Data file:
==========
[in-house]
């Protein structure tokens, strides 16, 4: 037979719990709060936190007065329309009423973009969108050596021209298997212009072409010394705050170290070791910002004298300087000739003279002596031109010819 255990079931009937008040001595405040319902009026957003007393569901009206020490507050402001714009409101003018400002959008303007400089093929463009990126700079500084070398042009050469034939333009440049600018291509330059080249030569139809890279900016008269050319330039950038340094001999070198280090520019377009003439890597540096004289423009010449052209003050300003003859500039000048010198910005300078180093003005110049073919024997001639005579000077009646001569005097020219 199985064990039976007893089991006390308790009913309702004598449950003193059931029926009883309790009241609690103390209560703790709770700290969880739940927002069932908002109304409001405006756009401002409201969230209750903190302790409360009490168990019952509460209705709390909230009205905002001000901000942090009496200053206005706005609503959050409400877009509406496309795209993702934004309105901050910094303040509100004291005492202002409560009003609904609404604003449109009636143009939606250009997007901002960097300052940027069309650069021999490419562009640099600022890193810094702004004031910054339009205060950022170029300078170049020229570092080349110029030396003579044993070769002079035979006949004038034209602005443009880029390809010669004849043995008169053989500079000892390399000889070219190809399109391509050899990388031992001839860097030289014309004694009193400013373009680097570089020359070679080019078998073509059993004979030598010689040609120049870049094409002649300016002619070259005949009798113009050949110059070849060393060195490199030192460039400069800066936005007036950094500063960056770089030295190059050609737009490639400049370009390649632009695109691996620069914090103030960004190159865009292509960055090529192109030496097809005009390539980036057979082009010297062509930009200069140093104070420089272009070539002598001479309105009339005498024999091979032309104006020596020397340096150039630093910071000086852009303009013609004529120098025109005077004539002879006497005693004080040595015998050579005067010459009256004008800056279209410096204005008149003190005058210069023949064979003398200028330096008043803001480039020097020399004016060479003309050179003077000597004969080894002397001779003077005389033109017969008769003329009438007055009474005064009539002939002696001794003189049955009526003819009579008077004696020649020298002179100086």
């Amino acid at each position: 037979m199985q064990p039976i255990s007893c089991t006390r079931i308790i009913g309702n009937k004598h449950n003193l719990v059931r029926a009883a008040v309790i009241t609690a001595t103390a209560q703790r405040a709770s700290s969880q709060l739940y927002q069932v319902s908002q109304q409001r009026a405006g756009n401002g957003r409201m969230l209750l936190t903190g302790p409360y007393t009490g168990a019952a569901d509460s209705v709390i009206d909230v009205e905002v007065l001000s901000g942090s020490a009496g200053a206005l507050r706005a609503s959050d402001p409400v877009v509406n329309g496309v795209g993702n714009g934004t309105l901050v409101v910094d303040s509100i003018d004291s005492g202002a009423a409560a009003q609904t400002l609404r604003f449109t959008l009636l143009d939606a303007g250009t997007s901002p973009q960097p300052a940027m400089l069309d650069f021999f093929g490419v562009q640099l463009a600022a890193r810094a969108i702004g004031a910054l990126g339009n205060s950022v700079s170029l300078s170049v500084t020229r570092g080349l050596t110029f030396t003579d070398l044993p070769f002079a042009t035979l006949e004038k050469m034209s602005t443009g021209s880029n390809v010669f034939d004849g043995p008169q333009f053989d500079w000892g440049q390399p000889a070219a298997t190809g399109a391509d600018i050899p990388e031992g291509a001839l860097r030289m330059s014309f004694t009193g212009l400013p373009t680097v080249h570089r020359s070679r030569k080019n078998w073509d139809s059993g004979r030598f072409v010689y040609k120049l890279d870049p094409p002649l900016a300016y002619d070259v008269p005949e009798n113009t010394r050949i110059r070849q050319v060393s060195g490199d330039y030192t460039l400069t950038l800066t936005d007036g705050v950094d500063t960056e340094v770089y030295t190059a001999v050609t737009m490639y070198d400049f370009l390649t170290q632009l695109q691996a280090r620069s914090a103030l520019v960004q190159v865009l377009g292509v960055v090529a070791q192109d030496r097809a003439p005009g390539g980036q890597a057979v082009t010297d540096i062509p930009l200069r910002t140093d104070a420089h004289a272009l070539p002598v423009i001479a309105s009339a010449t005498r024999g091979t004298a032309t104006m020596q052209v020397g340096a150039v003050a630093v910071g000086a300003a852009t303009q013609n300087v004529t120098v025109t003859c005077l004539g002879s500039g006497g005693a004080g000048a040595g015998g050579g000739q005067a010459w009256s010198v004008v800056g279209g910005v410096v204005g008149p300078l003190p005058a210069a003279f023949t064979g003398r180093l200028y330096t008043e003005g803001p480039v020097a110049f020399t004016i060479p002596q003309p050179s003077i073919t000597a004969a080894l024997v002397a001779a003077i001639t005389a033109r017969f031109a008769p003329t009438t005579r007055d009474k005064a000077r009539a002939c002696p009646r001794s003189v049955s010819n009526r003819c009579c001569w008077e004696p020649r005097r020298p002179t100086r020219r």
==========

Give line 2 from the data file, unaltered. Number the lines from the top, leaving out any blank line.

């Protein structure tokens, strides 16, 4: 037979719990709060936190007065329309009423973009969108050596021209298997212009072409010394705050170290070791910002004298300087000739003279002596031109010819 255990079931009937008040001595405040319902009026957003007393569901009206020490507050402001714009409101003018400002959008303007400089093929463009990126700079500084070398042009050469034939333009440049600018291509330059080249030569139809890279900016008269050319330039950038340094001999070198280090520019377009003439890597540096004289423009010449052209003050300003003859500039000048010198910005300078180093003005110049073919024997001639005579000077009646001569005097020219 199985064990039976007893089991006390308790009913309702004598449950003193059931029926009883309790009241609690103390209560703790709770700290969880739940927002069932908002109304409001405006756009401002409201969230209750903190302790409360009490168990019952509460209705709390909230009205905002001000901000942090009496200053206005706005609503959050409400877009509406496309795209993702934004309105901050910094303040509100004291005492202002409560009003609904609404604003449109009636143009939606250009997007901002960097300052940027069309650069021999490419562009640099600022890193810094702004004031910054339009205060950022170029300078170049020229570092080349110029030396003579044993070769002079035979006949004038034209602005443009880029390809010669004849043995008169053989500079000892390399000889070219190809399109391509050899990388031992001839860097030289014309004694009193400013373009680097570089020359070679080019078998073509059993004979030598010689040609120049870049094409002649300016002619070259005949009798113009050949110059070849060393060195490199030192460039400069800066936005007036950094500063960056770089030295190059050609737009490639400049370009390649632009695109691996620069914090103030960004190159865009292509960055090529192109030496097809005009390539980036057979082009010297062509930009200069140093104070420089272009070539002598001479309105009339005498024999091979032309104006020596020397340096150039630093910071000086852009303009013609004529120098025109005077004539002879006497005693004080040595015998050579005067010459009256004008800056279209410096204005008149003190005058210069023949064979003398200028330096008043803001480039020097020399004016060479003309050179003077000597004969080894002397001779003077005389033109017969008769003329009438007055009474005064009539002939002696001794003189049955009526003819009579008077004696020649020298002179100086």